'Stereo Typical' doesn't disappoint, however.
Rizzle Kicks are two young lads from Brighton, rapping and singing about life through their eyes (drinking, smoking, girls and life in general, intertwined with that essential in rap and hip-hop: cockiness), over some really cracking music (and these are varied beats too, from quite guitar based to oldskool 80's to jazz). It's as simple as that.
For me, some tracks are not as strong as others; 'Demolition Man' and 'Travellers Chant' don't stand out as the best examples of RK's work. Tracks like 'Stop With The Chatter' and 'Homewrecker' are where RK really come alive and show us their skills both as songwriters/lyricists and rappers.
But on the whole 'Stereo Typical' is a great debut album; fresh sounding, exciting and intelligent (without being preachy) whilst at the same time managing to be pretty laid back. It will remain in my CD player for some time.


Black House
Black House
by Stephen King
Edition: Paperback

5.0 out of 5 stars A very worthy sequel, 19 Feb. 2012
This review is from: Black House (Paperback)
I first read Black House not long after it's release. I can't remember how I came into possession of it but I hadn't heard of it before, and given the title of the book does not allude to the fact it is a sequel to King and Straub's first collaboration, The Talisman, I read it without any prior knowledge of the first book. In fact, it may actually have been the first King book I read; he has now gone on to become one of my favourite authors.
I remember thoroughly enjoying it and only realised I was missing some information on Jack Sawyer's past a way into the book; "I've got this far, I may as well finish it", I thought.
It does almost work as a standalone novel; a credit to King and Straub's work.

Some time later I discovered The Talisman, and everything became clearer.

Black House (and The Talisman) are a part of King's Dark Tower world but if you're not familiar with that, do not fear, there is no need to be familiar with it. The story merely takes place in the same 'universe', so to speak. In effect it is a separate story containing some of the same elements from The Dark Tower series.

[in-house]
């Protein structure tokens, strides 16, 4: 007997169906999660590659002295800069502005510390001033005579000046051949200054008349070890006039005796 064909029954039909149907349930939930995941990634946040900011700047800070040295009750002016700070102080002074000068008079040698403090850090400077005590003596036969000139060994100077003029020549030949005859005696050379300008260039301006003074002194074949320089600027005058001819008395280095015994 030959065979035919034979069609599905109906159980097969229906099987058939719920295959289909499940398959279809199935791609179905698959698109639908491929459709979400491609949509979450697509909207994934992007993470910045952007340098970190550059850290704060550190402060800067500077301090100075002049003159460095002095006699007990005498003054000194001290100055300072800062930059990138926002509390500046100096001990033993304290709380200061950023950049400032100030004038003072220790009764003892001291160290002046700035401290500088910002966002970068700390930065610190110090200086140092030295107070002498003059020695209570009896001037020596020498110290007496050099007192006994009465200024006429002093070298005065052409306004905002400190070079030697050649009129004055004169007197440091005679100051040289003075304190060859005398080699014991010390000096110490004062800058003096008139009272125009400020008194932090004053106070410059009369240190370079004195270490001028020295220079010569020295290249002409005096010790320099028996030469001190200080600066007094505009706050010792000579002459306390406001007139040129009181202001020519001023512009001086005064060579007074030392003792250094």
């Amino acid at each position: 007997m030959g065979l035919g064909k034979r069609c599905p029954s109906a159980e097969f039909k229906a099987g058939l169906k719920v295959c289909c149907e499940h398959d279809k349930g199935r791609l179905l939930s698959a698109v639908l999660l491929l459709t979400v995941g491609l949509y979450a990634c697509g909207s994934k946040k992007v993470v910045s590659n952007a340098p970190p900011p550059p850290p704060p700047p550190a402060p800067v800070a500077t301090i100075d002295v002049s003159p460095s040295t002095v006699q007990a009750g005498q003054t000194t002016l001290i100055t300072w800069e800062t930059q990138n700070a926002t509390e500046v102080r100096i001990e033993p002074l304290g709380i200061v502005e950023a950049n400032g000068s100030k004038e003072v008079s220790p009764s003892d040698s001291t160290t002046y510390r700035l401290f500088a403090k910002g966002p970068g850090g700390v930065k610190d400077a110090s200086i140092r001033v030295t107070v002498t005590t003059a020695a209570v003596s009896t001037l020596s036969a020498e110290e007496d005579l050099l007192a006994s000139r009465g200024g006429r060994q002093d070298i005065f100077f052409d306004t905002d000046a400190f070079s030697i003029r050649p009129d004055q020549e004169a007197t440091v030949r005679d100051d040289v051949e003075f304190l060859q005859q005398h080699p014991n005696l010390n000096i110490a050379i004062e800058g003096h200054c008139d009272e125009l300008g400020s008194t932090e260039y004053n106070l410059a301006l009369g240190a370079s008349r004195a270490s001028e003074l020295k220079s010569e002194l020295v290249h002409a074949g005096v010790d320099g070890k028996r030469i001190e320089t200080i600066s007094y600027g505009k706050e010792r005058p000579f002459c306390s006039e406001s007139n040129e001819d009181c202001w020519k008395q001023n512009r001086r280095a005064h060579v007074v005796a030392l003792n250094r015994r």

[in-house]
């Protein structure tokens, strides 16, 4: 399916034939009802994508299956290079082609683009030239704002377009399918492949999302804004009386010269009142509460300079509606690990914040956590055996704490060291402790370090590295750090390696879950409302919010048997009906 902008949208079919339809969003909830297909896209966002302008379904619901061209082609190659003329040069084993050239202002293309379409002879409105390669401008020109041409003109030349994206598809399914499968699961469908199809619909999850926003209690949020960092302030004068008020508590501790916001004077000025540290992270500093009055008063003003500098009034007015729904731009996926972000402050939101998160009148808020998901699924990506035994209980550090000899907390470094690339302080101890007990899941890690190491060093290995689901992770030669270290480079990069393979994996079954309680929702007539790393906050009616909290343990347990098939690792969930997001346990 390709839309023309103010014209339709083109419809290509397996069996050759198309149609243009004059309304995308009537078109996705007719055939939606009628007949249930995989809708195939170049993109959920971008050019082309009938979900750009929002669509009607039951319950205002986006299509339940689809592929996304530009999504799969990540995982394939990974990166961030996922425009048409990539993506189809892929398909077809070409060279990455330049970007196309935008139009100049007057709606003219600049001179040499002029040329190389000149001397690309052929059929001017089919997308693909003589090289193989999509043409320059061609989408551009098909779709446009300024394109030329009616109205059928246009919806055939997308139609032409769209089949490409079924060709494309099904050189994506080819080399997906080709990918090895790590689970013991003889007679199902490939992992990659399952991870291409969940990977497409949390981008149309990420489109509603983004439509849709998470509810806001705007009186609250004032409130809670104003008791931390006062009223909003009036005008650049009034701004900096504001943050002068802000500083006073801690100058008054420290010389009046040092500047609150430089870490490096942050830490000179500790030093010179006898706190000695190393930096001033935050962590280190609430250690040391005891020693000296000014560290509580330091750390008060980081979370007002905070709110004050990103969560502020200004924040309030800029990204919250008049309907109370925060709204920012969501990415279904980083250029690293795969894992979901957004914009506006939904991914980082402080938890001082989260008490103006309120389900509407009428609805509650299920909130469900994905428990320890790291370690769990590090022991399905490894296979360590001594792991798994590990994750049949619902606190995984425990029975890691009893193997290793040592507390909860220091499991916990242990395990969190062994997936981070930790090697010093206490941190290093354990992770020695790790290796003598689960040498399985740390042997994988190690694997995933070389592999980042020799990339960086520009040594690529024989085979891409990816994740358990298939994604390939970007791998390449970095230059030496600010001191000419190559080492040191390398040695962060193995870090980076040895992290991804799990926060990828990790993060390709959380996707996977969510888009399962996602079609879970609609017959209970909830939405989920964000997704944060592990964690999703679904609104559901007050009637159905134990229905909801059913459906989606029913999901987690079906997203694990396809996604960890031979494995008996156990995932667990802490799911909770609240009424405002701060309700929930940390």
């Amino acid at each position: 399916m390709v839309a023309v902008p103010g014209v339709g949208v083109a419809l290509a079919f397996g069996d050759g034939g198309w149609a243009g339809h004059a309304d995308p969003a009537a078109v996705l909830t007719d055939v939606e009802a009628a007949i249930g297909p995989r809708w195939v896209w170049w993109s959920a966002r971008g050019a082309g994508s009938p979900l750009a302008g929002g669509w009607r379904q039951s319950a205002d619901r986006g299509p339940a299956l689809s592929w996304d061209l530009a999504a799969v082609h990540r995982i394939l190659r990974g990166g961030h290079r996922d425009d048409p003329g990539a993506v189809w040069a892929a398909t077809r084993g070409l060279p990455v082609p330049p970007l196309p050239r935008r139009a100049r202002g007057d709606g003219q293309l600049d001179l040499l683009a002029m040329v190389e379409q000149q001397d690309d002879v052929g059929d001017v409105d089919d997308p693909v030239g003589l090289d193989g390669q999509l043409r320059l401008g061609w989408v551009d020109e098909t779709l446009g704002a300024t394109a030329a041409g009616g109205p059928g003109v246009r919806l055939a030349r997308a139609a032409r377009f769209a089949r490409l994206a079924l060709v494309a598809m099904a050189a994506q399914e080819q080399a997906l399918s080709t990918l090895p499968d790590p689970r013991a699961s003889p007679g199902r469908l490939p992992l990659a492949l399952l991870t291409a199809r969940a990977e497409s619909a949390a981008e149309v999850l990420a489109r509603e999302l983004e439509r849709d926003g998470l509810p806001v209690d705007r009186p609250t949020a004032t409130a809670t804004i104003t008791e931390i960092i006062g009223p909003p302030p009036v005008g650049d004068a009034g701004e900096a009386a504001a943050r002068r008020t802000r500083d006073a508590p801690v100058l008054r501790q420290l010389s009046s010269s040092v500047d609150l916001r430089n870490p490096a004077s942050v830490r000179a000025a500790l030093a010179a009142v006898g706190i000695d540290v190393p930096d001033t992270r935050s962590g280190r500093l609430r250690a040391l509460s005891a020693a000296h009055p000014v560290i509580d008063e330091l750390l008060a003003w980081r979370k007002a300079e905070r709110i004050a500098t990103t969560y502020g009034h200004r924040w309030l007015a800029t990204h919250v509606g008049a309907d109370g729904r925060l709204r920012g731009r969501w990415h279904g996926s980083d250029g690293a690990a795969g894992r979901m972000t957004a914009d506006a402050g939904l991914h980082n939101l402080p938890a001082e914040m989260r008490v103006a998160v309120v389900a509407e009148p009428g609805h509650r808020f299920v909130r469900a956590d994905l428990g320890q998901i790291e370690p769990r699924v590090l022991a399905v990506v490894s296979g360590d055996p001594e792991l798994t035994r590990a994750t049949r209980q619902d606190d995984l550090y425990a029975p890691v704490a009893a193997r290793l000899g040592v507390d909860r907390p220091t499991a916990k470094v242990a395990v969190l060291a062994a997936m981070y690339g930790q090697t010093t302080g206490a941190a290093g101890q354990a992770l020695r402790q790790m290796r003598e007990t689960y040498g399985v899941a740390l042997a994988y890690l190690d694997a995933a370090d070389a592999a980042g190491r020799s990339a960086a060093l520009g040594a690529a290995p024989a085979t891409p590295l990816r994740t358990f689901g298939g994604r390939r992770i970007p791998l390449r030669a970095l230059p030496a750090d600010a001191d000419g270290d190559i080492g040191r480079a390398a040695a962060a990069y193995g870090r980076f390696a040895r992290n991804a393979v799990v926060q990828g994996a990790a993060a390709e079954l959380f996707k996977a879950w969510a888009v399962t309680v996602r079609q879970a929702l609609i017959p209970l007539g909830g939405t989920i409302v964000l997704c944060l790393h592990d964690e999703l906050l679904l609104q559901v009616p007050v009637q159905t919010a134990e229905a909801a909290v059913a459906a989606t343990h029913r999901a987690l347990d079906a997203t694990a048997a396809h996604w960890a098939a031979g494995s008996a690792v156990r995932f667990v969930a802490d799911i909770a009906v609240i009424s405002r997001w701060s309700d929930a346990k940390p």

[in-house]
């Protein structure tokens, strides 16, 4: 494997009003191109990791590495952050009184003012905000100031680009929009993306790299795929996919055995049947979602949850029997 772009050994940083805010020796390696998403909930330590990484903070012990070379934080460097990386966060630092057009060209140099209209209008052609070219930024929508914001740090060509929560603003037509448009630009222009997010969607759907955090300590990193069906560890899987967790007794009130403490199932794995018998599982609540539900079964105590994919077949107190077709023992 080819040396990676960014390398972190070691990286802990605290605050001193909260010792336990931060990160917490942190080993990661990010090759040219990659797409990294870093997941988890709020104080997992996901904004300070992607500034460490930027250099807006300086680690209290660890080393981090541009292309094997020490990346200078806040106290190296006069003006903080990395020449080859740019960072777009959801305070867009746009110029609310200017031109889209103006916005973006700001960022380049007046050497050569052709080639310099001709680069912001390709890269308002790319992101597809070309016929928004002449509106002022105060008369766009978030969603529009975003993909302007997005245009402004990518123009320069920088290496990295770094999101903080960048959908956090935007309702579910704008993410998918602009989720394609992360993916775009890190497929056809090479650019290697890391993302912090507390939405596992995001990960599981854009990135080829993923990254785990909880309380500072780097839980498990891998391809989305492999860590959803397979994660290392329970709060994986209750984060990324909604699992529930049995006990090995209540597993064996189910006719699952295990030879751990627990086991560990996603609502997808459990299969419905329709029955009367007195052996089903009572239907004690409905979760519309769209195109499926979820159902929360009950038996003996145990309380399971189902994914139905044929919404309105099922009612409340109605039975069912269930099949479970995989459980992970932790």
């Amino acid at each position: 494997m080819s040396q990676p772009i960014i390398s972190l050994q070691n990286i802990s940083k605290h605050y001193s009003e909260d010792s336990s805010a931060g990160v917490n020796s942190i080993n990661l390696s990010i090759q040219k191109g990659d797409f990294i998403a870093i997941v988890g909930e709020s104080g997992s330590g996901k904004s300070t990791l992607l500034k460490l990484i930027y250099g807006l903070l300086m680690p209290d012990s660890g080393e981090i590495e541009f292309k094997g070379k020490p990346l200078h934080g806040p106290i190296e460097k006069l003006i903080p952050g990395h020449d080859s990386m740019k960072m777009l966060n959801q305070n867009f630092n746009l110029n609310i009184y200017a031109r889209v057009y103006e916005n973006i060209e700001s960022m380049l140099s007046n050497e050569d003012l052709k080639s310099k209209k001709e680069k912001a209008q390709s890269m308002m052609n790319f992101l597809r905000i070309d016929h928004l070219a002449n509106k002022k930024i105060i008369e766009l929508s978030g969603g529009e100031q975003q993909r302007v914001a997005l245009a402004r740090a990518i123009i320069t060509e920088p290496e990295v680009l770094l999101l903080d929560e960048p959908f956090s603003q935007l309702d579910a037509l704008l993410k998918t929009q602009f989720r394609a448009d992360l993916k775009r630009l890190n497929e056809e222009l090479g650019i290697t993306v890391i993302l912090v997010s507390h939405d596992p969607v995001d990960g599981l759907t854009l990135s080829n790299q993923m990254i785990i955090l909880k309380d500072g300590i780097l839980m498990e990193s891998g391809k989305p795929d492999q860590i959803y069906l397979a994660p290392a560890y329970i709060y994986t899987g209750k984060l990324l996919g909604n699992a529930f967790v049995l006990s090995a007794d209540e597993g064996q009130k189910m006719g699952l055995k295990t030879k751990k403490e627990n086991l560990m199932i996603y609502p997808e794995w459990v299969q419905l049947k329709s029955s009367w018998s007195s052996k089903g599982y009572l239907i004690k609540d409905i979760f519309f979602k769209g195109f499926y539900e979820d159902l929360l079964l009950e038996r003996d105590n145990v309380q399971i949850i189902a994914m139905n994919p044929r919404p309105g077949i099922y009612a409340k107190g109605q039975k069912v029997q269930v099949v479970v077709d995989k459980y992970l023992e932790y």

As a sequel to The Talisman, Black House is a very different story. There is far more input evident from Straub - indeed as stated by another reviewer, the use of Straub's home territories (pun!) of Wisconsin as the setting for our adventure as a pose to King's usual Maine locations is a big indicator of this.
Some of the prose is a little 'wordy' for my liking, and at a couple of points I find myself willing the narrator to just get to the point. Not being familiar with Straub's other work, I can only attribute this to his style of writing. Whilst this is not necessarily detrimental, some passages do stand out as being different to others. This, I imagine, is the nature of two authors working together.
The Talisman sent us on an adventure across The United States, where young Jack Sawyer gets into many a scrape, to put it lightly, along the way. It almost feels like there are endless possibilities, endless exciting events that could take place while on this journey... Black House focuses on a small area in 'Coulee Country', Wisconsin. Events feel almost contained within an invisible boundary. We get to see characters and their relationships more in depth. If The Talisman is free flowing, then Black House is concentrated.

Having re-read Black House recently I did find it hard going at first, again I can only attribute this to a greater input from Straub, However, once the scene is set, characters introduced and the story is fully underway it takes off like a rocket and I found myself unable to stop reading, snatching the odd minute wherever I could just to sneak in a page or two.
Without going into an in-depth character/plot analysis, I did find it hard to reconnect with Jack at first - I begun reading Black House immediately after finishing The Talisman, whether this helped or hindered, I don't know - but by a third of the way in it seemed to click for me, and there was the same boy/man who'd trekked across America some 20 odd years before.
Charles Burnside also makes for a great villain, and like all the best villains, manages to bring a little comedy to some horrific scenes.

I'm sure fans of King's other work (be it Dark Tower or not) will enjoy this great sequel which also serves as a nice little introduction to the Dark Tower universe.


Labyrinth (Collector's Edition) [DVD] [2004]